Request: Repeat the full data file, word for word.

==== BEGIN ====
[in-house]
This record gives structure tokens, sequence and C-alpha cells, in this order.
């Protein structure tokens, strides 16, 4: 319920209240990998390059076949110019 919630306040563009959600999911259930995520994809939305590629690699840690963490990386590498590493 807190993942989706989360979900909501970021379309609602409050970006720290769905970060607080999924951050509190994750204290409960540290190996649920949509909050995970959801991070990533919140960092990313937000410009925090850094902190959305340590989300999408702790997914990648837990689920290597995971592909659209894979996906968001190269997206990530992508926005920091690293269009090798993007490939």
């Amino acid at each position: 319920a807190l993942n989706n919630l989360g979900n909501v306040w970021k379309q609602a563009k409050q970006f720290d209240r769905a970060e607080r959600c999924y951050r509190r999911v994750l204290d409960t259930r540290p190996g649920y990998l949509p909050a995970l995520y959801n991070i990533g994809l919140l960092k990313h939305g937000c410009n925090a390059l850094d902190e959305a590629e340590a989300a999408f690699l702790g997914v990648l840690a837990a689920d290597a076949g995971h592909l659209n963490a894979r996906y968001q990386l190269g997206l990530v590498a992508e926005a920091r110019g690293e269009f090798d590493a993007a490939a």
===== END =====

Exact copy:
[in-house]
This record gives structure tokens, sequence and C-alpha cells, in this order.
């Protein structure tokens, strides 16, 4: 319920209240990998390059076949110019 919630306040563009959600999911259930995520994809939305590629690699840690963490990386590498590493 807190993942989706989360979900909501970021379309609602409050970006720290769905970060607080999924951050509190994750204290409960540290190996649920949509909050995970959801991070990533919140960092990313937000410009925090850094902190959305340590989300999408702790997914990648837990689920290597995971592909659209894979996906968001190269997206990530992508926005920091690293269009090798993007490939």
């Amino acid at each position: 319920a807190l993942n989706n919630l989360g979900n909501v306040w970021k379309q609602a563009k409050q970006f720290d209240r769905a970060e607080r959600c999924y951050r509190r999911v994750l204290d409960t259930r540290p190996g649920y990998l949509p909050a995970l995520y959801n991070i990533g994809l919140l960092k990313h939305g937000c410009n925090a390059l850094d902190e959305a590629e340590a989300a999408f690699l702790g997914v990648l840690a837990a689920d290597a076949g995971h592909l659209n963490a894979r996906y968001q990386l190269g997206l990530v590498a992508e926005a920091r110019g690293e269009f090798d590493a993007a490939a």